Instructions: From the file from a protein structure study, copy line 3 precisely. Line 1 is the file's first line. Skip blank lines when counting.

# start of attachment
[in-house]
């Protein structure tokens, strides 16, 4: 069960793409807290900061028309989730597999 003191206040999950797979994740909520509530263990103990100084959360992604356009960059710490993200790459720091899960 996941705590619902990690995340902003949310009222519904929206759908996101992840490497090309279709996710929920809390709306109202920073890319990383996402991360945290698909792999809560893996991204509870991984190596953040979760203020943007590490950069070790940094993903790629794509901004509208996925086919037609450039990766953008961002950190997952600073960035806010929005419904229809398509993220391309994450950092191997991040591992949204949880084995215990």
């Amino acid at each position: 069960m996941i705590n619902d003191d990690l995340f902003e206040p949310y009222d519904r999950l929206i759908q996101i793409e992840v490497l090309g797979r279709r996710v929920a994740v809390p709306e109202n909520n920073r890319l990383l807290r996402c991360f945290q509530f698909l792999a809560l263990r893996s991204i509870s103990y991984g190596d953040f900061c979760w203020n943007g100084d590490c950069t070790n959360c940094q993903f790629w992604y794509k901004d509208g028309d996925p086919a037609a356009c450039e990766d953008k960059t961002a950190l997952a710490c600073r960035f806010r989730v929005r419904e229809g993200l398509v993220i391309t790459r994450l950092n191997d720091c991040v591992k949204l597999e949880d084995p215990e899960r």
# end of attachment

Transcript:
């Amino acid at each position: 069960m996941i705590n619902d003191d990690l995340f902003e206040p949310y009222d519904r999950l929206i759908q996101i793409e992840v490497l090309g797979r279709r996710v929920a994740v809390p709306e109202n909520n920073r890319l990383l807290r996402c991360f945290q509530f698909l792999a809560l263990r893996s991204i509870s103990y991984g190596d953040f900061c979760w203020n943007g100084d590490c950069t070790n959360c940094q993903f790629w992604y794509k901004d509208g028309d996925p086919a037609a356009c450039e990766d953008k960059t961002a950190l997952a710490c600073r960035f806010r989730v929005r419904e229809g993200l398509v993220i391309t790459r994450l950092n191997d720091c991040v591992k949204l597999e949880d084995p215990e899960r």